Subsequent to establishing the tunnel, machines connected to the tunnel endpoints may communicate with each other, CHAP requests may be exchanged to maintain the secure connections, and the endpoints may pass data to interfaces associated with their respective machines to create a virtual LAN connection via the tunnel. For example, data from an application associated with a machine at the first endpoint may be encapsulated by a virtual network card associated with the machine. The encapsulated data may traverse the tunnel (e.g., through existing WAN interfaces) prior to arriving at the second endpoint, which provides the encapsulated data to a virtual network card associated with a machine at the second endpoint. The virtual network card at the second point may strip away layers of encapsulation and push the data up the protocol stack. Thus, a secure connection between a remote system and a private network may be established via a secure channel over public networks. As communication continues between the endpoints, additional CHAP requests may be exchanged to ensure that the connection has not subsequently been compromised, data may be encrypted for protection during transmission, or various other security measures may be employed, as will be apparent.
FIG. 4 illustrates a block diagram of an exemplary technique for encapsulating data according to various aspects of the invention. As illustrated in FIG. 4, data traversing a secure HTTP communications tunnel may be encapsulated according to a seven Layer Open System Interconnection (OSI) model 480. As illustrated, the various layers of OSI model 480 include a Physical Layer 481 (i.e., Layer-1); a Data Link Layer 482 (i.e., Layer-2), a Network Layer 483 (i.e., Layer-3), a Transport Layer 484 (i.e., Layer-4); a Session Layer 485 (i.e., Layer-5), a Presentation Layer 486 (i.e., Layer-6), and an Application Layer 487 (i.e., Layer-7).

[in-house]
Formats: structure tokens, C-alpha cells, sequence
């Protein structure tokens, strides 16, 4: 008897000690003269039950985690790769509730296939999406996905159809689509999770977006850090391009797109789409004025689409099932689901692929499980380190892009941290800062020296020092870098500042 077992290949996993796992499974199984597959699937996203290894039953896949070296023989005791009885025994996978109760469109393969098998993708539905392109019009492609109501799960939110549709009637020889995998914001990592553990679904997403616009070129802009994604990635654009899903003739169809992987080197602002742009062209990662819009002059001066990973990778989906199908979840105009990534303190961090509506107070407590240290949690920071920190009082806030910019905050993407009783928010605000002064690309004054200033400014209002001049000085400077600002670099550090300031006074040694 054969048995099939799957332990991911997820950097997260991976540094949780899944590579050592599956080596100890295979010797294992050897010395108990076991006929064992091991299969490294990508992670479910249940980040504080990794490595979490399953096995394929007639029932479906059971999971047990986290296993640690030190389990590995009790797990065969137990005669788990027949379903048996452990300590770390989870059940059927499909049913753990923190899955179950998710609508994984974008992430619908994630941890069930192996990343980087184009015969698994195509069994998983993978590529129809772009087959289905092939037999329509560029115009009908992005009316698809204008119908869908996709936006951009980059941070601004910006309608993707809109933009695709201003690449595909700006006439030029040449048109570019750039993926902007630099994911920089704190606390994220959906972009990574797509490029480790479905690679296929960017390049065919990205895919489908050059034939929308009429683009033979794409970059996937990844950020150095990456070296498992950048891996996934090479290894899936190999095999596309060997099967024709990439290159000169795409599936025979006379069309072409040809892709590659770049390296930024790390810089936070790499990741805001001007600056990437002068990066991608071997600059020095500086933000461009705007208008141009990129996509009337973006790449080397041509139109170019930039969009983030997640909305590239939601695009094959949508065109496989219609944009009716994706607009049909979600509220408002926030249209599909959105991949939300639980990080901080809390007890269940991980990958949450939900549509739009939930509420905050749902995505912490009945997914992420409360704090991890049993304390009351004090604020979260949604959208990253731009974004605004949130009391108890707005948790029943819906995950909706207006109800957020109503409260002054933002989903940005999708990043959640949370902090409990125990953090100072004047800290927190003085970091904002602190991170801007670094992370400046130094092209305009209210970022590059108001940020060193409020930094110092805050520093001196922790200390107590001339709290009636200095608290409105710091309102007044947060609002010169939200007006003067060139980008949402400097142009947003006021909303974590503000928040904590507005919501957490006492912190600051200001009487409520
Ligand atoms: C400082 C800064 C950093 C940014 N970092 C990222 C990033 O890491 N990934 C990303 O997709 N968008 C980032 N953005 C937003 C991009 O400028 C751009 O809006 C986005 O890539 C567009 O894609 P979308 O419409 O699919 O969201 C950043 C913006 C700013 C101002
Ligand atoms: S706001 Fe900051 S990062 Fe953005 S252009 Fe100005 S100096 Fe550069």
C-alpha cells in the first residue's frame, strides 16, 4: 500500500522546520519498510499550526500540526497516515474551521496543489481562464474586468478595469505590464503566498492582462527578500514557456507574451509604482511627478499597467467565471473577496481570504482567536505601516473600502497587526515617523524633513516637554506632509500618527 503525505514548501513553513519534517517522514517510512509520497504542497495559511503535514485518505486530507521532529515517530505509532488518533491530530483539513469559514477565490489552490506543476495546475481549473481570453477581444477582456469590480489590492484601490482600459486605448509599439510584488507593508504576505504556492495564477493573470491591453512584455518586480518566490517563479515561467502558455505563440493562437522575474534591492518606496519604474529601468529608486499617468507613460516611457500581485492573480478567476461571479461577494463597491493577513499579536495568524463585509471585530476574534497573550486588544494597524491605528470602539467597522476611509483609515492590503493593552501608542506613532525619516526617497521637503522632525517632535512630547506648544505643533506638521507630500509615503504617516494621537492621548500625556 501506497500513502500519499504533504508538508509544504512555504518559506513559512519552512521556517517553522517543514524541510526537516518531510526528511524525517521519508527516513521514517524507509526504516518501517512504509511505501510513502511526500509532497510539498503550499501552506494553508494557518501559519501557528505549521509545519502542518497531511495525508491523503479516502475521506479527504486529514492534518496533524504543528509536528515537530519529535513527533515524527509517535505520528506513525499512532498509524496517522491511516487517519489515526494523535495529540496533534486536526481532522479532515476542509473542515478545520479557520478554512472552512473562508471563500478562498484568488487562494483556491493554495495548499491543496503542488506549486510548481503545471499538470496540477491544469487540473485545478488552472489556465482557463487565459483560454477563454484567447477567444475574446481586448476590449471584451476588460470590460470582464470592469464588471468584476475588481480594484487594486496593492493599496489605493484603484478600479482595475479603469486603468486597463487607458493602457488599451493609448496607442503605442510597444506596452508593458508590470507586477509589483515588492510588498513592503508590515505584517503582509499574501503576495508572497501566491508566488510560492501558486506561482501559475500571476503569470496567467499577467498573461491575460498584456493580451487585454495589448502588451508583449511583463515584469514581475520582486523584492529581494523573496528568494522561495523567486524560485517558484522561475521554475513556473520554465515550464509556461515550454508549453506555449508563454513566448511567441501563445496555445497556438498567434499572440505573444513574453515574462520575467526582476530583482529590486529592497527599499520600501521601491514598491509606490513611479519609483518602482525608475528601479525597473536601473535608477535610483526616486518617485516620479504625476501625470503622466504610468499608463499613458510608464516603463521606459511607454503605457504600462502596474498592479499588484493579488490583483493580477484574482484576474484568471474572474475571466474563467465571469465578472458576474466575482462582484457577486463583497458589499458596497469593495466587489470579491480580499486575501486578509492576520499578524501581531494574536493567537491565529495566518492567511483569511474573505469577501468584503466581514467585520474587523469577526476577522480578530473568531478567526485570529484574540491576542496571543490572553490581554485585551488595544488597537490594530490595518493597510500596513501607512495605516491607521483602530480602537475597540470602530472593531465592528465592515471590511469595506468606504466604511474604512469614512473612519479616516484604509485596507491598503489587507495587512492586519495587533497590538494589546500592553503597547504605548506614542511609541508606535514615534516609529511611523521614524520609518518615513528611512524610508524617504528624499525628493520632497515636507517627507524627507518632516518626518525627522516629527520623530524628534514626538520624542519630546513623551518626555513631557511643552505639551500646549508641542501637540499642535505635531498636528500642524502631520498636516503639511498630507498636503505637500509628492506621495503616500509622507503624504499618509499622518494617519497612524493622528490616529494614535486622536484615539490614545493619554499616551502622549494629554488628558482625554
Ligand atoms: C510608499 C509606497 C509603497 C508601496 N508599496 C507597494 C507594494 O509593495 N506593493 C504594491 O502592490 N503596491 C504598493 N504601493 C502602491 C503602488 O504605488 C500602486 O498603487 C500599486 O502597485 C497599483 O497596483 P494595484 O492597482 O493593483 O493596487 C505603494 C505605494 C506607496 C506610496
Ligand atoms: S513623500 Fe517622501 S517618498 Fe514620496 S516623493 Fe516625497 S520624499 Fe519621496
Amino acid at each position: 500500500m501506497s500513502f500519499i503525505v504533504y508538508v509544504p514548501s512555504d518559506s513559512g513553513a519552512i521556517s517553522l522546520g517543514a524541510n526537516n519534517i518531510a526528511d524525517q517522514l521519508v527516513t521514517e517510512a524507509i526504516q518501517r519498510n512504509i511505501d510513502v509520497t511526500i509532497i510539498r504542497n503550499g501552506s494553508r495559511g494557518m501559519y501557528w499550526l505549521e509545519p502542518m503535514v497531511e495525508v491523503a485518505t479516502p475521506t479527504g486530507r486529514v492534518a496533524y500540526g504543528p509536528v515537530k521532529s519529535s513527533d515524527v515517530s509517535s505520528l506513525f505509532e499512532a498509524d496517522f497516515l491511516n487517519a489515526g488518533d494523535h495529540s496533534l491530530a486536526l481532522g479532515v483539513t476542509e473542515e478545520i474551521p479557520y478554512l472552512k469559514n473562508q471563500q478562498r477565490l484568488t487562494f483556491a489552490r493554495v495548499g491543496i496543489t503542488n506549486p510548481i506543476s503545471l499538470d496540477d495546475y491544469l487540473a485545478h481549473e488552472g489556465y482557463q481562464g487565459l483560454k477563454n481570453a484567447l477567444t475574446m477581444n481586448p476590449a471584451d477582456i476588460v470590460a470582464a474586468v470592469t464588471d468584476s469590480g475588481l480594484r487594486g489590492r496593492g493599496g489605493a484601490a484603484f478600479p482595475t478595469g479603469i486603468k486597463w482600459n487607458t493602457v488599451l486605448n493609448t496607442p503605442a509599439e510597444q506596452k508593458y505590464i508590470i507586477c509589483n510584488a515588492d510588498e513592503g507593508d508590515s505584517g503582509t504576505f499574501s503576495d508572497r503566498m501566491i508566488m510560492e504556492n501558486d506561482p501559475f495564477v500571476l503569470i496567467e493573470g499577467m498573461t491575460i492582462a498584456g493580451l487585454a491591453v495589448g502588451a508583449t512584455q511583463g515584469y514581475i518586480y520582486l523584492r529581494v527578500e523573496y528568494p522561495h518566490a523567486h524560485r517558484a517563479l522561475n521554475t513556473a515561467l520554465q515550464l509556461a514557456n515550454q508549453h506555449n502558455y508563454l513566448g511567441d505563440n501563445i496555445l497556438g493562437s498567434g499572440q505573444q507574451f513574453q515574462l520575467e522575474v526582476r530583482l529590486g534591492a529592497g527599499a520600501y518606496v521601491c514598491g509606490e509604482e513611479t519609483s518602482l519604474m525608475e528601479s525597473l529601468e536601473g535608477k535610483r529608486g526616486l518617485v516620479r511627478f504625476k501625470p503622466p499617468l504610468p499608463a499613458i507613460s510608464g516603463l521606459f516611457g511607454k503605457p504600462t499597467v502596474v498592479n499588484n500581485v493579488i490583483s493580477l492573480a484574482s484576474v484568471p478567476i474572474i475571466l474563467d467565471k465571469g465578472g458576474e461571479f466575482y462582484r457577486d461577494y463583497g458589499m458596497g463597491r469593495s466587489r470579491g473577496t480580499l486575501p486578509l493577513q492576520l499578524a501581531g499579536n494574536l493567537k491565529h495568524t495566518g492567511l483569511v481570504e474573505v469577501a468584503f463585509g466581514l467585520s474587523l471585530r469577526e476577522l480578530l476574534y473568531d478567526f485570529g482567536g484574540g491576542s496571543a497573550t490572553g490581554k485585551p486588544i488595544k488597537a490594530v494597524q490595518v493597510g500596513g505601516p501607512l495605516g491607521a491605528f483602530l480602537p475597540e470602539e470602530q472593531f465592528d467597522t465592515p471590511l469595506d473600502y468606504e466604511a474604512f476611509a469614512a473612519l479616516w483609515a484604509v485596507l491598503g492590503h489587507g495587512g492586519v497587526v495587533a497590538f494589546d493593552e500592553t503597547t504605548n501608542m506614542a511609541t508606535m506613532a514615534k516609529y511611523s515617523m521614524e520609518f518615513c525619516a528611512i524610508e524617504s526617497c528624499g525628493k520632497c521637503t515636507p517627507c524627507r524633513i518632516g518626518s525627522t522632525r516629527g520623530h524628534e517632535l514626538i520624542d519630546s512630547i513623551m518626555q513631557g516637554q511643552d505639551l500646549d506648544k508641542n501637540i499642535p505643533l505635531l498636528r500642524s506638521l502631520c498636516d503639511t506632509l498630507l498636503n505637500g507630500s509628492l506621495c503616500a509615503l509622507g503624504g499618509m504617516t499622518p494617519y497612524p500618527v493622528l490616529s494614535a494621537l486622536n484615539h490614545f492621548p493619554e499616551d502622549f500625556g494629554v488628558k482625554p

The secure communications tunnel may be established using incremental authentication processes (e.g., CHAP, or other suitable authentication protocols). By authenticating incrementally, certain parameters may be propagated and shared among machines to establish and verify an addressable location. For example, an addressable location may be verified to determine whether a certain addressable location actually corresponds to an addressable location that a user has attempted to contact. Similarly, machines at a plurality of addressable locations may communicate incrementally from one point to another. As such, using incremental communications, communications between systems at opposing ends of the tunnel may communicate with each other in a way that may be transparent to users of either system (e.g., as systems interconnected on a shared virtual LAN), even when the systems may be protected by firewalls or other restrictions.
According to various techniques as described herein, data may be encapsulated within a structure 400 that can securely transmit information through public networks using a tunnel that can have endpoints behind distinct firewalls. As such, data encapsulated within structure 400 may be transmitted into or out of private networks protected by firewalls using publicly available intermediate networking systems. For example, as illustrated in FIG. 4, a user of a first machine (e.g., Machine A) may desire to transmit backup data to a remote replication system or other data backup solution (e.g., Machine B). Even though Machine A and the remote system may both be protected by different firewalls, encapsulating data within structure 400 may allow the backup data to be transmitted from Machine A to Machine B as though they were interconnected over a virtual LAN environment.
A virtual networking application may create a virtual NIC for each machine that attempts to join the virtual LAN. For example, a unique network MAC address may be assigned to distinct virtual network cards for Machine A, Machine B, or any other system that may attempt to join the virtual LAN. The application may be configured to assign MAC addresses that do not fall within any vendor’s address space. For example, an organization may assign MAC addresses based on a procured address space not used by any other organizations or hardware vendors. The virtual NIC may appear to higher Layers in stack 480 as a valid NIC.